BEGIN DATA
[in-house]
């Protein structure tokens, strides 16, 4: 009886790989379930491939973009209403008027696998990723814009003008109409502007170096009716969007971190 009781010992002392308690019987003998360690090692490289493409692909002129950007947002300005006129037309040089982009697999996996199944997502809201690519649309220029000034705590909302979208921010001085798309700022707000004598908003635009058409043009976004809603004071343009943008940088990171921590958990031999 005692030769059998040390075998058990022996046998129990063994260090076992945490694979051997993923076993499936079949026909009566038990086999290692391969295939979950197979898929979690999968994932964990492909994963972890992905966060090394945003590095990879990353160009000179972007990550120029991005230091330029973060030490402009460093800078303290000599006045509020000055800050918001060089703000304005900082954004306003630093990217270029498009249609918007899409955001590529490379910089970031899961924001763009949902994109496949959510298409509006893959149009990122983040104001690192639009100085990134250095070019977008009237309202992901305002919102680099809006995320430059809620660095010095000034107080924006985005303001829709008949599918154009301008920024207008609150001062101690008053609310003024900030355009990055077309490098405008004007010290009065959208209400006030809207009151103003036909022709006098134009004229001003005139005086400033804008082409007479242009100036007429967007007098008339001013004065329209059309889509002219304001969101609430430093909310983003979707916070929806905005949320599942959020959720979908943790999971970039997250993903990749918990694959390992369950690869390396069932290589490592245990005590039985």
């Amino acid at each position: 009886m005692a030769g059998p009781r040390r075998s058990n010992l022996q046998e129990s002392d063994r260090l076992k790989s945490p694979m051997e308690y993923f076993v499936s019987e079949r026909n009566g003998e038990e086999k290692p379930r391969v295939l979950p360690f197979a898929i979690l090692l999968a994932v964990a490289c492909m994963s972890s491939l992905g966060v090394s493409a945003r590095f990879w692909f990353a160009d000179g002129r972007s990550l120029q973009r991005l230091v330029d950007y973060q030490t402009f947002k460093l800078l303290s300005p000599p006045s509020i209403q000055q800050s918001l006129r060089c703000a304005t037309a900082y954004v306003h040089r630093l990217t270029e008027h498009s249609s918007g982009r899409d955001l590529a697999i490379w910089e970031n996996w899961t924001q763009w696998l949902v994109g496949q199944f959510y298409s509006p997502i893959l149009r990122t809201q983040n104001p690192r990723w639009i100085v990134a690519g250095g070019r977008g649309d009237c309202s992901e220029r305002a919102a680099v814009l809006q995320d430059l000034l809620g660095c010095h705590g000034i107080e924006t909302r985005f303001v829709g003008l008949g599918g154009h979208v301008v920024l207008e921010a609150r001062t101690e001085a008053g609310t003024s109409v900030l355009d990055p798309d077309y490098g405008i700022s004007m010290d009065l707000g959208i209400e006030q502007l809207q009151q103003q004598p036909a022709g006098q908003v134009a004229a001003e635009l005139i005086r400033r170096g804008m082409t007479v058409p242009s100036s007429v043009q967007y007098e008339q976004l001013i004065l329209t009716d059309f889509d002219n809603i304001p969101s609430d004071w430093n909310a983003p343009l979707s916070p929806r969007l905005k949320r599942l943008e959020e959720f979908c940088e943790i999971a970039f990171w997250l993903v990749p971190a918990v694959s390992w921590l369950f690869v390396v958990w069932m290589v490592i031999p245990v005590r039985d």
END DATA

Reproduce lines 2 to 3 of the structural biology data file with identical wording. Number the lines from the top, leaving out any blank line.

């Protein structure tokens, strides 16, 4: 009886790989379930491939973009209403008027696998990723814009003008109409502007170096009716969007971190 009781010992002392308690019987003998360690090692490289493409692909002129950007947002300005006129037309040089982009697999996996199944997502809201690519649309220029000034705590909302979208921010001085798309700022707000004598908003635009058409043009976004809603004071343009943008940088990171921590958990031999 005692030769059998040390075998058990022996046998129990063994260090076992945490694979051997993923076993499936079949026909009566038990086999290692391969295939979950197979898929979690999968994932964990492909994963972890992905966060090394945003590095990879990353160009000179972007990550120029991005230091330029973060030490402009460093800078303290000599006045509020000055800050918001060089703000304005900082954004306003630093990217270029498009249609918007899409955001590529490379910089970031899961924001763009949902994109496949959510298409509006893959149009990122983040104001690192639009100085990134250095070019977008009237309202992901305002919102680099809006995320430059809620660095010095000034107080924006985005303001829709008949599918154009301008920024207008609150001062101690008053609310003024900030355009990055077309490098405008004007010290009065959208209400006030809207009151103003036909022709006098134009004229001003005139005086400033804008082409007479242009100036007429967007007098008339001013004065329209059309889509002219304001969101609430430093909310983003979707916070929806905005949320599942959020959720979908943790999971970039997250993903990749918990694959390992369950690869390396069932290589490592245990005590039985």
């Amino acid at each position: 009886m005692a030769g059998p009781r040390r075998s058990n010992l022996q046998e129990s002392d063994r260090l076992k790989s945490p694979m051997e308690y993923f076993v499936s019987e079949r026909n009566g003998e038990e086999k290692p379930r391969v295939l979950p360690f197979a898929i979690l090692l999968a994932v964990a490289c492909m994963s972890s491939l992905g966060v090394s493409a945003r590095f990879w692909f990353a160009d000179g002129r972007s990550l120029q973009r991005l230091v330029d950007y973060q030490t402009f947002k460093l800078l303290s300005p000599p006045s509020i209403q000055q800050s918001l006129r060089c703000a304005t037309a900082y954004v306003h040089r630093l990217t270029e008027h498009s249609s918007g982009r899409d955001l590529a697999i490379w910089e970031n996996w899961t924001q763009w696998l949902v994109g496949q199944f959510y298409s509006p997502i893959l149009r990122t809201q983040n104001p690192r990723w639009i100085v990134a690519g250095g070019r977008g649309d009237c309202s992901e220029r305002a919102a680099v814009l809006q995320d430059l000034l809620g660095c010095h705590g000034i107080e924006t909302r985005f303001v829709g003008l008949g599918g154009h979208v301008v920024l207008e921010a609150r001062t101690e001085a008053g609310t003024s109409v900030l355009d990055p798309d077309y490098g405008i700022s004007m010290d009065l707000g959208i209400e006030q502007l809207q009151q103003q004598p036909a022709g006098q908003v134009a004229a001003e635009l005139i005086r400033r170096g804008m082409t007479v058409p242009s100036s007429v043009q967007y007098e008339q976004l001013i004065l329209t009716d059309f889509d002219n809603i304001p969101s609430d004071w430093n909310a983003p343009l979707s916070p929806r969007l905005k949320r599942l943008e959020e959720f979908c940088e943790i999971a970039f990171w997250l993903v990749p971190a918990v694959s390992w921590l369950f690869v390396v958990w069932m290589v490592i031999p245990v005590r039985d």